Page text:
Peoria (HOI) -- Zack Belk, 29, has accomplished a lot of the things on a 20-something's checklist. He has his degree. He has a job he enjoys. He's engaged. But, maybe most notably, he's a home owner - three times over.
Belk grew up in Peoria's south side. He had moved 10 times by his 15th birthday. Belk spent three years living with his mom at Harrison Homes. He thought about dropping out of grade school.
But, 15 years after a fateful conversation with his father, Zack was able to make down payments for houses for his mom, dad, and himself.
Belk's mother, RuthAnn Thompson, calls him the "master manifester." She says if he sets his mind to a goal there's no stopping him from achieving it. His determination changed the course of his life, as well as his parents' and 12 siblings'.
Ten homes in 15 years
Stability was hard to come by during Belk's childhood.
"I remember times where sometimes we didn’t have food at night because the Link card to ran out so I ate at school and I was it," he said. "I remember laying there upset knowing that this isn't the life for me but it wasn’t until I was older that I realized that was probably not how a kid should be growing up."
Not only were his housing situations fleeting, they were often undesirable and inefficient. There were winter days when the stove was the only source of heat in their home. They covered their windows with plastic to make up for gaps in the insulation.
"We had a lot of ups and downs," Thompson said. "I think that’s another reason may be why he such a go-getter because so many things that are out of his control and he could not have when he was younger he was like, 'that’s not acceptable for me.'"
Those ups and downs took a toll, though. Belk acted out as a kid. He was expelled from seventh grade twice. He flunked his third try.
Putting in the work
Belk moved in with his father, LaMont Carroll, when he was 15. Carroll served in the military, and Belk's mother was hoping he could teach their son about being a man.
Soon after he moved in, Belk told his dad he wanted to give up on school.
"I said, 'you’re in seventh grade. Who does that?'" Carroll remembers. "I got up from the table and I said, 'I’m going to get my gun.' He said, "why?' and I said, 'because I’m going to use it on you.'
"'[Belk] said, 'why would you do that?' and I said, 'if you drop out of grade school someone’s going to kill you because you have no job skills. The only thing you’re going to be able to do is sell drugs and rob people, and you’re going to get killed anyway. I’m just cutting out all anguish and pain.'"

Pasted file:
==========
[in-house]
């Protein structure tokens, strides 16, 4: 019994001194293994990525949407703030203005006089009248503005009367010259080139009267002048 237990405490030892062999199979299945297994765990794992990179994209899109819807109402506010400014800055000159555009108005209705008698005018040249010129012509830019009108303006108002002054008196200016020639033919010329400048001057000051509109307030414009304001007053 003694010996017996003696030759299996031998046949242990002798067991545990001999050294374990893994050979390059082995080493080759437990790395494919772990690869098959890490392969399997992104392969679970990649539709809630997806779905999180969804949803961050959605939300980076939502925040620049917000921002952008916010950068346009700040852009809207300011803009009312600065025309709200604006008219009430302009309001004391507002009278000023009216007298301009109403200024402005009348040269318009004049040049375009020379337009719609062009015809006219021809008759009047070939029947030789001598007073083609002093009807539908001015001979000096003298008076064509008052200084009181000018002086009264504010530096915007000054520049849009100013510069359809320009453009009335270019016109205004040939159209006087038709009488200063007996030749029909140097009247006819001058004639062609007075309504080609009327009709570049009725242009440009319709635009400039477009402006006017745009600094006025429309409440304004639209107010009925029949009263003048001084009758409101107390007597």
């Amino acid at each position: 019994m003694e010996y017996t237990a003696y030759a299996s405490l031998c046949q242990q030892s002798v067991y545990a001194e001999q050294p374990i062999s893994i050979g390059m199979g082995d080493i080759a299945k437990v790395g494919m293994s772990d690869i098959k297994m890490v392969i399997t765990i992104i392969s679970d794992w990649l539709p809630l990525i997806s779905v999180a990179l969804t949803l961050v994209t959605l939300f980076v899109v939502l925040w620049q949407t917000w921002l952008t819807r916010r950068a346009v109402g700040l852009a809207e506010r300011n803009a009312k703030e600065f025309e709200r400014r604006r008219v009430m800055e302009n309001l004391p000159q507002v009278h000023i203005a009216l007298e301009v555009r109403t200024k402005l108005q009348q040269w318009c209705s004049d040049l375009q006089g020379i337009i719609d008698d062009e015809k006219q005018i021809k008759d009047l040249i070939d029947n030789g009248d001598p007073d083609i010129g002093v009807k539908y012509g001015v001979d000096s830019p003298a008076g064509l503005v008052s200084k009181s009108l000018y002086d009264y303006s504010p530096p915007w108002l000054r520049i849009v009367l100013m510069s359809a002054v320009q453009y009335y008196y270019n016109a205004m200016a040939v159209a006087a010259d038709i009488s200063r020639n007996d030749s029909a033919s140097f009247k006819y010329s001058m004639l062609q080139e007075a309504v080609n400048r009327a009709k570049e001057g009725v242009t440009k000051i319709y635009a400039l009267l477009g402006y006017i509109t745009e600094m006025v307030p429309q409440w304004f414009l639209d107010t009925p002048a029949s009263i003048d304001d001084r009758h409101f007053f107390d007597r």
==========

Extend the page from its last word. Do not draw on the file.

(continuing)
From that wake-up call, Zack poured himself into his school work. He worked with the Tri-County Urban League to get back on track in the classroom and past that seventh grade hurdle.
Once he got to Woodruff High School, Belk started playing football. The coach at the time, Tim Thornton, remembers Zack seemed more mature than the other players.
"I said, 'if you drop out of grade school someone’s going to kill you because you have no job skills. The only thing you’re going to be able to do is sell drugs and rob people.'"LaMont Carroll, Zack's father, recants a conversation from when Zack was 15.
"I think he always had a good understanding that stuff was not just going to fall on his lap," Thornton said. "That was one of his greatest skills early that he figured out that hard work would translate and I think that has for him."
"I think everyone should play sports of some kind," Belk said. "It teaches you hard work, determination, and it really holds you accountable. If you want to reach the highest level in sports you have to put in the work."
"I told him you can have anything you want in life you, but there are two things you’ve got to do," Carroll said. "You’ve got to get all A’s and B’s, and preferably more A’s than B’s, and you have to take the garbage out. You do those two things we will never have a problem - and he always took the garbage out."
He graduated from Woodruff High School sixth in his class in 2011. From Woodruff, Zack played college football for two years at Knox College before graduating from Illinois State with a degree in sociology in 2015.
The master manifester
As Belk pursued his degree he developed an entrepreneurial spirit. Where he used to collect shoes and let them pile up, he started to sell some of them off. He worked at multiple Crusens locations in Peoria trying to build up his bank account.
He disdains renting and views it as an economic trap. As he grew up, he watched his mom and dad give hundreds of dollars to landlords to stay in unsatisfactory homes with nothing to show for it years later.
He wanted to help, especially his mom. She worked multiple jobs to keep food on the table, but she needed someone to help her get ahead. She and six of Belk's brothers were living in section 8 housing.